I don’t know what’s better, catching a fish on your first cast of the day, or making your way in between two groups, with their permission, and catching a fish right next to them. Either way I was sitting on a healthy seventeen and a quarter inch fish. With the fish safely on my Hawg Trough, I snapped my needed pictures and was hoping my competition had seen me work some early morning magic, but apparently he had paddled the opposite way from the launch.

With my first fish so quickly caught I began to worry a little bit. I’ve heard of the horror stories where it’s bad luck to catch a fish on your first cast, especially in a tournament. So maybe that’s what affected the rest of my day, who knows. I continued to work my way around the corner not catching another fish for several hours, and when I did hook one, it came off before making it into the boat.

My next three fish all counted for points but not one was bigger than thirteen inches. PK was definitely not playing nice like it was in practice. I threw everything I could at em that day, and for the last ninety minutes I fought hard to bag my fifth fish.

With ten minutes left before we were required to get our lines out of the water, I cast a small crank bait on a lay down coming off of a point. A few reel turns and I felt a hard pull in my line.  I pulled and set the hooks and caught what I believed was a fifteen inch large mouth. He made a hard run to the left and then began to go under the nose of my kayak. Not thinking, I pulled hard up and to the right, yanking my line across the bottom front of my Hobie Pro Angler. And just like that the tension in my line disappeared. My fifth and last fish was gone. Now normally I’m really good at containing myself but I remember slamming my rod down on the deck of my kayak in pure disappointment.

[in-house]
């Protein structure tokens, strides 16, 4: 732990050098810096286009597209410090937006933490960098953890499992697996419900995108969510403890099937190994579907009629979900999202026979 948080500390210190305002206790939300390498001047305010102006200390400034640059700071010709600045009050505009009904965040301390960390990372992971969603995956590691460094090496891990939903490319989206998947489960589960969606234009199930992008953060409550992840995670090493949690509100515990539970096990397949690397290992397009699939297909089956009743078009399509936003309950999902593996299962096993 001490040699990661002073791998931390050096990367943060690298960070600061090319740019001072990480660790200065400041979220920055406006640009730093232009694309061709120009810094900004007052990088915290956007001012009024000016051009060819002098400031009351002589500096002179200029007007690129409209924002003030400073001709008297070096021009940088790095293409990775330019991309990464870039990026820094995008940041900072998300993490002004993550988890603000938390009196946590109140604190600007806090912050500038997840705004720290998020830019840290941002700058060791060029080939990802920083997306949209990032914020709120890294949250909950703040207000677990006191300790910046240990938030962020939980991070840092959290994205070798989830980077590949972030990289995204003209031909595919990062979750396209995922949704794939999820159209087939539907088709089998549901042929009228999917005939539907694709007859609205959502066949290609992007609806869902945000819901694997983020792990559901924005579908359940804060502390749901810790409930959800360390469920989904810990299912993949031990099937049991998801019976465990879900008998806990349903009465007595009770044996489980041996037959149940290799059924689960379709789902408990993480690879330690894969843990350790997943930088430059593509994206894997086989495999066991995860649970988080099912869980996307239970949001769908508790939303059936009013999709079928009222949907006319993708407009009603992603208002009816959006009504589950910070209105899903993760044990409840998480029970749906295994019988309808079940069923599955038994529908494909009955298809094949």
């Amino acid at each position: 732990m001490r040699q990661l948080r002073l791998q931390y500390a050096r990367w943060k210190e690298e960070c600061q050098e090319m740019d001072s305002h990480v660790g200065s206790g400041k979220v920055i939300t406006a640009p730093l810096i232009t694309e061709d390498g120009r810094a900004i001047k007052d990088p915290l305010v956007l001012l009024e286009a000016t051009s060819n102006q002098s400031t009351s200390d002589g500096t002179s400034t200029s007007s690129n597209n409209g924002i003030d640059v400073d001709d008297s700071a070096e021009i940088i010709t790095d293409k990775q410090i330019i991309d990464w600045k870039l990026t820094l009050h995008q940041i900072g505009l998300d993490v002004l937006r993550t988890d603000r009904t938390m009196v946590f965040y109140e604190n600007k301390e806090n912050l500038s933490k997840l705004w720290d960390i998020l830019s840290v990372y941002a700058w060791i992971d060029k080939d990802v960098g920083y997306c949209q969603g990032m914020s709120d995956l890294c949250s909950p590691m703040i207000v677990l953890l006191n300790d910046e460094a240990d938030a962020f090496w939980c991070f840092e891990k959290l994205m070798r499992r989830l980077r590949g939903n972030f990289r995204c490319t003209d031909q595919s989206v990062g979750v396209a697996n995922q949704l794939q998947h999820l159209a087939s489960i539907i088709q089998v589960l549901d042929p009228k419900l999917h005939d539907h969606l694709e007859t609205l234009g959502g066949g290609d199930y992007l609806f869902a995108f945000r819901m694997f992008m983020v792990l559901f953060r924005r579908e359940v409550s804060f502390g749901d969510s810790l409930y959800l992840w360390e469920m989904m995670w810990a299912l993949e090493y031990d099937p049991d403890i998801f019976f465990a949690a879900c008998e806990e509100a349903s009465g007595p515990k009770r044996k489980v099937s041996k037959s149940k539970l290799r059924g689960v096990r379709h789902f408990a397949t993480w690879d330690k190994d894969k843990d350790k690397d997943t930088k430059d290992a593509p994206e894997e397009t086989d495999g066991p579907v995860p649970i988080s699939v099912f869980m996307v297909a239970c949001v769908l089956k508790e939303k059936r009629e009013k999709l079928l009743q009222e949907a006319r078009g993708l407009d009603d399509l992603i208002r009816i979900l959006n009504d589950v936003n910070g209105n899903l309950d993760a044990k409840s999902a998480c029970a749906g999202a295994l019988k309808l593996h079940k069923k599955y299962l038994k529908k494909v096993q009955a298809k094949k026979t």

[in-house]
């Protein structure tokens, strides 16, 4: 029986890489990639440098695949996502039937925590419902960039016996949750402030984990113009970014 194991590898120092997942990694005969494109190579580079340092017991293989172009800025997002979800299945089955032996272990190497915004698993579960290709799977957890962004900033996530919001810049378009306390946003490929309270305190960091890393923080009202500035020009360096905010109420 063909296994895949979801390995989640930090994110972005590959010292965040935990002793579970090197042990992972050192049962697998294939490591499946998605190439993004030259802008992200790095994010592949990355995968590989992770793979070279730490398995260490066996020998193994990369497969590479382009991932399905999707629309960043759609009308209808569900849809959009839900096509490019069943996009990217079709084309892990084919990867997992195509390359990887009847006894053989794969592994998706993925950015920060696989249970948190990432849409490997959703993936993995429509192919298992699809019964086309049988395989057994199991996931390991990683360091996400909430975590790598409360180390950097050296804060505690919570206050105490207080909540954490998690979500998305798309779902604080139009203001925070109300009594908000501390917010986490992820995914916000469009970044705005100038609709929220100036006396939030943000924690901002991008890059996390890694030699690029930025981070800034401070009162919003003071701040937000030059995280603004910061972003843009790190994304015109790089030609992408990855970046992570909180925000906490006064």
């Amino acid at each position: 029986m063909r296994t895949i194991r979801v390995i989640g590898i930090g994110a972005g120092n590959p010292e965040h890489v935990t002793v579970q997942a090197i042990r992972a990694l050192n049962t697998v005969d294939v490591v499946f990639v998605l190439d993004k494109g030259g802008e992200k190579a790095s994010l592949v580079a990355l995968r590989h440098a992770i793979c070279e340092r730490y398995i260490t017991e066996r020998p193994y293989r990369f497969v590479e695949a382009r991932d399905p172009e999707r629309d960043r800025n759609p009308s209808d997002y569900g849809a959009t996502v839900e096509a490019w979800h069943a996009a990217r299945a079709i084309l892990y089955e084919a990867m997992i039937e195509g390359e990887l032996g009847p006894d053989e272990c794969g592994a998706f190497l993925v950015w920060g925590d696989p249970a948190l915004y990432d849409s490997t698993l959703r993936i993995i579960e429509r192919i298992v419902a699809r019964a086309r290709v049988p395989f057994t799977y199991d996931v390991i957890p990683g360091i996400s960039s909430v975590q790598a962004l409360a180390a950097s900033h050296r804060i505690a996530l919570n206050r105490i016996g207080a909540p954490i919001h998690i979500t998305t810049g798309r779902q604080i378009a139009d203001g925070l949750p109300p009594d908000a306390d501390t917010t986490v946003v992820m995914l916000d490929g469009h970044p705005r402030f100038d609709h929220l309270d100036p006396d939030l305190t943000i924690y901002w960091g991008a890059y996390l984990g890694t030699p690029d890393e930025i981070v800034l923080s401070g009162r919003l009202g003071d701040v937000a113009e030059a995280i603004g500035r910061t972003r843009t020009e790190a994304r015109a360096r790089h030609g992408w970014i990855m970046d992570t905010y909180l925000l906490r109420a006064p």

“Really?” I asked to myself aloud, wondering if this was how it was going to end.

I never got another bite and I worked my way back to the ramp, thinking hard about what I should have done differently that day. Zane Grey couldn’t have said it any better. “If I fished only to capture fish, my fishing trips would have ended long ago.”

I ended up placing thirty-third out of about sixty-five anglers that day. Not great, and definitely not where I wanted to finish, but it could have been worse. With each event, I felt like I was taking away another piece of knowledge to help make me become a better angler. And with Lake Fork being the next stop in our series, I knew I was gonna have my work cut out for me!

Lone Star Chronicles – Life, Liberty & the Pursuit of Fish

About the Author
A native Texan, Darrin Collins calls Fort Worth his home. He works as an EMT-Paramedic with Careflite Ground Services, and when he’s not working, he enjoys the outdoors and being a father to his three boys.

Darrin also hosts a YouTube channel highlighting his kayak fishing adventures and helping beginning anglers get into the sport. You can find him here as The Paramedic Yakker: (